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Samuel Newhouse

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Samuel Newhouse

Samuel Newhouse (October 18, 1853 – September 22, 1930)[1] was a Utah entrepreneur and mining magnate.

Life and career[edit]

Newhouse was born in New York City, of European Jewish immigrant parents but studied and practiced law in Pennsylvania. He moved to Colorado in 1879. In Leadville, he became involved in the freighting business.[2][3]

In 1883, he married Ida Stingly, whose mother ran a local boarding house. She was 16 at the time. While they ran a hotel in Leadville, Samuel acquired mining properties in Ouray, Colorado.[3] He later sold these for several million dollars and moved to Denver, where he became a speculator and promoter, with extensive contacts back East and in Europe.[2]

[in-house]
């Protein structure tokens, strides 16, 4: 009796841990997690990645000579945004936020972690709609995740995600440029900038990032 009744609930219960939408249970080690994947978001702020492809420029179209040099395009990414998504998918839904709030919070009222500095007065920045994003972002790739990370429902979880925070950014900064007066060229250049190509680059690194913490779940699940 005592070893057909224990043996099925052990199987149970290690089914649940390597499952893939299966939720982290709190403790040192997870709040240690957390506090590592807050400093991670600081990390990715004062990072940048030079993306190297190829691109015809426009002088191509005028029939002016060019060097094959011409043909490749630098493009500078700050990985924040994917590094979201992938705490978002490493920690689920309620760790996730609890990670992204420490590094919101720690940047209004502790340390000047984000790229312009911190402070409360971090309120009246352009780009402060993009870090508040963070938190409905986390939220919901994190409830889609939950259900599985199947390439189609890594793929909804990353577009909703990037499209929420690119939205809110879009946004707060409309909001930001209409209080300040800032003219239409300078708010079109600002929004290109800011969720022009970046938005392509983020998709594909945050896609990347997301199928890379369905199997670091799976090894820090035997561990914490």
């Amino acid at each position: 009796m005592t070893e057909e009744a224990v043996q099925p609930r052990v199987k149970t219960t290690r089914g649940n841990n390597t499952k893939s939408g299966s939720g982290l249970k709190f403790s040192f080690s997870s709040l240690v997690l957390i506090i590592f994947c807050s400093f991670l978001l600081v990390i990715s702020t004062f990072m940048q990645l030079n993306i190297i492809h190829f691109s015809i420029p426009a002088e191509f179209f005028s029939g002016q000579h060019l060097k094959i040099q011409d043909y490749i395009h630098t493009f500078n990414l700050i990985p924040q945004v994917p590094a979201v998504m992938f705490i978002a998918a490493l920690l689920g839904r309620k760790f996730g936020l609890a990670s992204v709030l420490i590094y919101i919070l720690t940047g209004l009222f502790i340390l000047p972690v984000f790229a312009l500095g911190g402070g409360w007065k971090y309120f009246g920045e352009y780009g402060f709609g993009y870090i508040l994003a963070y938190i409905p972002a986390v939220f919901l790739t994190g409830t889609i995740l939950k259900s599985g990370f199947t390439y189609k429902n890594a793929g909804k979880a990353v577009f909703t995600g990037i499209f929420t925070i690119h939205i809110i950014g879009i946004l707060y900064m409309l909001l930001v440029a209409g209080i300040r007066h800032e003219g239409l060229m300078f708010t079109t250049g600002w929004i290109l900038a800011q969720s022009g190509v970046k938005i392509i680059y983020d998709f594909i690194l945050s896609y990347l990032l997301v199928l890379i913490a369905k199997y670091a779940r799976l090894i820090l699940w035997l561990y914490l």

In 1896, he moved to Utah, where partnering with Thomas Weir, he became instrumental in securing English investment in the fledgling copper mining operation in Bingham canyon,[3] which later became the great Bingham Canyon Mine. He also developed silver mining in the San Francisco Mountains near Beaver, Utah, investing approximately $2 million to build a mine, mill and develop the town of Newhouse, named after himself. He was instrumental in driving the Newhouse Tunnel (now called the Argo Tunnel), a major mine drainage tunnel in Idaho Springs, Colorado.[2]

He maintained residences on Long Island, New York and in London and a chateau in France.[3] He preferred living in Salt Lake City, where he developed a large tract of downtown, trying to shift the center of town four blocks south from Temple Square. He built the city's first skyscrapers (11 stories), the Boston and Newhouse buildings.[2]

At one time he owned the lot where the future Flatiron Building in New York City would be located. However, "his financial empire crashed in 1916".[3]

External links[edit]


  1. ^ Marcus, Jacob Rader; Daniels, Judith M. (1993). The Concise Dictionary of American Jewish Biography (PDF). Hebrew Union College. p. 464.
  2. ^ a b c d Utah.edu page
  3. ^ a b c d e Charles Caldwell Hawley (2014). A Kennecott Story. The University of Utah Press. pp. 93–95.